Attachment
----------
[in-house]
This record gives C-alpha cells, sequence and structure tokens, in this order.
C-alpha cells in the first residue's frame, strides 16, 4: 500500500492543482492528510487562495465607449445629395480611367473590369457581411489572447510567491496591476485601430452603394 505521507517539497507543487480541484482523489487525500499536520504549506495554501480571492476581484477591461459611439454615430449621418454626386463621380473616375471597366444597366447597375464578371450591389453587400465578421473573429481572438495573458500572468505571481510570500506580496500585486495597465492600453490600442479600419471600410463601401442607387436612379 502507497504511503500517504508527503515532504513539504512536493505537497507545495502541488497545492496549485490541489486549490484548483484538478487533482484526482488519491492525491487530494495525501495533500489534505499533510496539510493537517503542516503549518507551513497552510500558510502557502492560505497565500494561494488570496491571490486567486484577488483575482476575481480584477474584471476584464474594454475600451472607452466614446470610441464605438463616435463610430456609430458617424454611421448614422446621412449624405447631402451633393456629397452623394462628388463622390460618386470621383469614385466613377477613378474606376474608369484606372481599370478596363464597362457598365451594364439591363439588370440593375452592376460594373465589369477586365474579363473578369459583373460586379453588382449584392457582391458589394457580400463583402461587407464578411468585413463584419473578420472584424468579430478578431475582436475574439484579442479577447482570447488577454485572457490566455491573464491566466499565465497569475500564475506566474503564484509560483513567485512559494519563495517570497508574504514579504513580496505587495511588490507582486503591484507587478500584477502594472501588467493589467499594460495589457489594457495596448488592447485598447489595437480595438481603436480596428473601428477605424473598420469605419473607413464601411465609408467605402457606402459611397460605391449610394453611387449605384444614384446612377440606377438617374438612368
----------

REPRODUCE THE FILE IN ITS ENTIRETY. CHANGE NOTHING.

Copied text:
[in-house]
This record gives C-alpha cells, sequence and structure tokens, in this order.
C-alpha cells in the first residue's frame, strides 16, 4: 500500500492543482492528510487562495465607449445629395480611367473590369457581411489572447510567491496591476485601430452603394 505521507517539497507543487480541484482523489487525500499536520504549506495554501480571492476581484477591461459611439454615430449621418454626386463621380473616375471597366444597366447597375464578371450591389453587400465578421473573429481572438495573458500572468505571481510570500506580496500585486495597465492600453490600442479600419471600410463601401442607387436612379 502507497504511503500517504508527503515532504513539504512536493505537497507545495502541488497545492496549485490541489486549490484548483484538478487533482484526482488519491492525491487530494495525501495533500489534505499533510496539510493537517503542516503549518507551513497552510500558510502557502492560505497565500494561494488570496491571490486567486484577488483575482476575481480584477474584471476584464474594454475600451472607452466614446470610441464605438463616435463610430456609430458617424454611421448614422446621412449624405447631402451633393456629397452623394462628388463622390460618386470621383469614385466613377477613378474606376474608369484606372481599370478596363464597362457598365451594364439591363439588370440593375452592376460594373465589369477586365474579363473578369459583373460586379453588382449584392457582391458589394457580400463583402461587407464578411468585413463584419473578420472584424468579430478578431475582436475574439484579442479577447482570447488577454485572457490566455491573464491566466499565465497569475500564475506566474503564484509560483513567485512559494519563495517570497508574504514579504513580496505587495511588490507582486503591484507587478500584477502594472501588467493589467499594460495589457489594457495596448488592447485598447489595437480595438481603436480596428473601428477605424473598420469605419473607413464601411465609408467605402457606402459611397460605391449610394453611387449605384444614384446612377440606377438617374438612368